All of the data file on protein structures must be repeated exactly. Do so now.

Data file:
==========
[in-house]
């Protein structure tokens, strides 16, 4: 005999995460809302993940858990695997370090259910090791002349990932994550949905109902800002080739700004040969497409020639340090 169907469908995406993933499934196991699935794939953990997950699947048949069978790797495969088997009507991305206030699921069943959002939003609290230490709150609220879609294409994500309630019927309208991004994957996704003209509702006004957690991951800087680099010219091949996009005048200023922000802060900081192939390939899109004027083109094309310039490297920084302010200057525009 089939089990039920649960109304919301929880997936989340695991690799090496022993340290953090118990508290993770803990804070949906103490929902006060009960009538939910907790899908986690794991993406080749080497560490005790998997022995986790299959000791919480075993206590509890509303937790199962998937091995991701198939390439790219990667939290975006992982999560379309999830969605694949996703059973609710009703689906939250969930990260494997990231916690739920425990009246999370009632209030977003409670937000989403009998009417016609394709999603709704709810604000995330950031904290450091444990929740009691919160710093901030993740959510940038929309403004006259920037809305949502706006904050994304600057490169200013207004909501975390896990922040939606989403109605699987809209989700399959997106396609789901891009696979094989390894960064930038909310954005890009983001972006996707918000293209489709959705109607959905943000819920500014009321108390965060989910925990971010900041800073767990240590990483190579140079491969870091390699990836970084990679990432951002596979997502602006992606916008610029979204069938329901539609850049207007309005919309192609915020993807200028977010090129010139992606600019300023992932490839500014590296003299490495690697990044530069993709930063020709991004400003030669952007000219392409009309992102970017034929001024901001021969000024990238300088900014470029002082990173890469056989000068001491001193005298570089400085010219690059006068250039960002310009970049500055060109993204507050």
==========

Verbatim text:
[in-house]
């Protein structure tokens, strides 16, 4: 005999995460809302993940858990695997370090259910090791002349990932994550949905109902800002080739700004040969497409020639340090 169907469908995406993933499934196991699935794939953990997950699947048949069978790797495969088997009507991305206030699921069943959002939003609290230490709150609220879609294409994500309630019927309208991004994957996704003209509702006004957690991951800087680099010219091949996009005048200023922000802060900081192939390939899109004027083109094309310039490297920084302010200057525009 089939089990039920649960109304919301929880997936989340695991690799090496022993340290953090118990508290993770803990804070949906103490929902006060009960009538939910907790899908986690794991993406080749080497560490005790998997022995986790299959000791919480075993206590509890509303937790199962998937091995991701198939390439790219990667939290975006992982999560379309999830969605694949996703059973609710009703689906939250969930990260494997990231916690739920425990009246999370009632209030977003409670937000989403009998009417016609394709999603709704709810604000995330950031904290450091444990929740009691919160710093901030993740959510940038929309403004006259920037809305949502706006904050994304600057490169200013207004909501975390896990922040939606989403109605699987809209989700399959997106396609789901891009696979094989390894960064930038909310954005890009983001972006996707918000293209489709959705109607959905943000819920500014009321108390965060989910925990971010900041800073767990240590990483190579140079491969870091390699990836970084990679990432951002596979997502602006992606916008610029979204069938329901539609850049207007309005919309192609915020993807200028977010090129010139992606600019300023992932490839500014590296003299490495690697990044530069993709930063020709991004400003030669952007000219392409009309992102970017034929001024901001021969000024990238300088900014470029002082990173890469056989000068001491001193005298570089400085010219690059006068250039960002310009970049500055060109993204507050």